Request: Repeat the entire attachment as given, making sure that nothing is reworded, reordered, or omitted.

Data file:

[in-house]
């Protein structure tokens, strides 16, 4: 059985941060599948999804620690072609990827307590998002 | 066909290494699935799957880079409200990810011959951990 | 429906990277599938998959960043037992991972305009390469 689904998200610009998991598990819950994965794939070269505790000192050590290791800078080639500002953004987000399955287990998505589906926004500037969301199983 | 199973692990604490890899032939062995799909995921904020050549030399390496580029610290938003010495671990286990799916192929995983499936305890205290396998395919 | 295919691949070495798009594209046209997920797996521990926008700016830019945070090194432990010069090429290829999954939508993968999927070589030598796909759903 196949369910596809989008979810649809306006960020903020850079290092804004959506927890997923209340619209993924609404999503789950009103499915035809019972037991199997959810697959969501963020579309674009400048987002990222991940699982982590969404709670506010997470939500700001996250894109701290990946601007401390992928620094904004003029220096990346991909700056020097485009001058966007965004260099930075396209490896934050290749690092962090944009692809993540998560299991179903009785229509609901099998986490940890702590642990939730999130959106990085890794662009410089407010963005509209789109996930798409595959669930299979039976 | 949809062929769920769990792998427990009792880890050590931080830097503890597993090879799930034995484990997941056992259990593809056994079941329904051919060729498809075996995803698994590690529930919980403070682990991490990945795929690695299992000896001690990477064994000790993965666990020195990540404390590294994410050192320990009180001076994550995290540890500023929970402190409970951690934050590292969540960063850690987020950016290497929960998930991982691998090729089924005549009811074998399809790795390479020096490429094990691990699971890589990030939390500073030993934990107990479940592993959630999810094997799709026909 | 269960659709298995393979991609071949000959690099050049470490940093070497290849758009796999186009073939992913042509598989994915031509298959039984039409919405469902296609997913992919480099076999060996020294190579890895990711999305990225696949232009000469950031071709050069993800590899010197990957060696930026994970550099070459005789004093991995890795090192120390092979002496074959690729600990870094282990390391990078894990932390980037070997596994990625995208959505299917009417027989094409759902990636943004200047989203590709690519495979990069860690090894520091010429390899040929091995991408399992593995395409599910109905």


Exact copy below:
[in-house]
């Protein structure tokens, strides 16, 4: 059985941060599948999804620690072609990827307590998002 | 066909290494699935799957880079409200990810011959951990 | 429906990277599938998959960043037992991972305009390469 689904998200610009998991598990819950994965794939070269505790000192050590290791800078080639500002953004987000399955287990998505589906926004500037969301199983 | 199973692990604490890899032939062995799909995921904020050549030399390496580029610290938003010495671990286990799916192929995983499936305890205290396998395919 | 295919691949070495798009594209046209997920797996521990926008700016830019945070090194432990010069090429290829999954939508993968999927070589030598796909759903 196949369910596809989008979810649809306006960020903020850079290092804004959506927890997923209340619209993924609404999503789950009103499915035809019972037991199997959810697959969501963020579309674009400048987002990222991940699982982590969404709670506010997470939500700001996250894109701290990946601007401390992928620094904004003029220096990346991909700056020097485009001058966007965004260099930075396209490896934050290749690092962090944009692809993540998560299991179903009785229509609901099998986490940890702590642990939730999130959106990085890794662009410089407010963005509209789109996930798409595959669930299979039976 | 949809062929769920769990792998427990009792880890050590931080830097503890597993090879799930034995484990997941056992259990593809056994079941329904051919060729498809075996995803698994590690529930919980403070682990991490990945795929690695299992000896001690990477064994000790993965666990020195990540404390590294994410050192320990009180001076994550995290540890500023929970402190409970951690934050590292969540960063850690987020950016290497929960998930991982691998090729089924005549009811074998399809790795390479020096490429094990691990699971890589990030939390500073030993934990107990479940592993959630999810094997799709026909 | 269960659709298995393979991609071949000959690099050049470490940093070497290849758009796999186009073939992913042509598989994915031509298959039984039409919405469902296609997913992919480099076999060996020294190579890895990711999305990225696949232009000469950031071709050069993800590899010197990957060696930026994970550099070459005789004093991995890795090192120390092979002496074959690729600990870094282990390391990078894990932390980037070997596994990625995208959505299917009417027989094409759902990636943004200047989203590709690519495979990069860690090894520091010429390899040929091995991408399992593995395409599910109905």